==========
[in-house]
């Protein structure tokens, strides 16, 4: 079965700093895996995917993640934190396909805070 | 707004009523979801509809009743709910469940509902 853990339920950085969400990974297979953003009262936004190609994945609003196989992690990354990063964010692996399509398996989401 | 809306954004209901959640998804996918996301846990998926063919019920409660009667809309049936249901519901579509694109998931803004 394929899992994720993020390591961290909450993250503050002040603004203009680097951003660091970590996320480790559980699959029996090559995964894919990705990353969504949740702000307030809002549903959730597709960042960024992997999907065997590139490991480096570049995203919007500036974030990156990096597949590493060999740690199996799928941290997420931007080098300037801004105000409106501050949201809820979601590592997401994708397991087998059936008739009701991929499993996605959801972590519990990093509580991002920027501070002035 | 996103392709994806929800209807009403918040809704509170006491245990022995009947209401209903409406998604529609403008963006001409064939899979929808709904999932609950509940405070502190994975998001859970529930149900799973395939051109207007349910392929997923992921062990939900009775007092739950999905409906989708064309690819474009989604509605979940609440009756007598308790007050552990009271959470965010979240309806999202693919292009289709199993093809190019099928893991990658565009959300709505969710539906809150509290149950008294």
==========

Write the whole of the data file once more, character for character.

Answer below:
[in-house]
């Protein structure tokens, strides 16, 4: 079965700093895996995917993640934190396909805070 | 707004009523979801509809009743709910469940509902 853990339920950085969400990974297979953003009262936004190609994945609003196989992690990354990063964010692996399509398996989401 | 809306954004209901959640998804996918996301846990998926063919019920409660009667809309049936249901519901579509694109998931803004 394929899992994720993020390591961290909450993250503050002040603004203009680097951003660091970590996320480790559980699959029996090559995964894919990705990353969504949740702000307030809002549903959730597709960042960024992997999907065997590139490991480096570049995203919007500036974030990156990096597949590493060999740690199996799928941290997420931007080098300037801004105000409106501050949201809820979601590592997401994708397991087998059936008739009701991929499993996605959801972590519990990093509580991002920027501070002035 | 996103392709994806929800209807009403918040809704509170006491245990022995009947209401209903409406998604529609403008963006001409064939899979929808709904999932609950509940405070502190994975998001859970529930149900799973395939051109207007349910392929997923992921062990939900009775007092739950999905409906989708064309690819474009989604509605979940609440009756007598308790007050552990009271959470965010979240309806999202693919292009289709199993093809190019099928893991990658565009959300709505969710539906809150509290149950008294």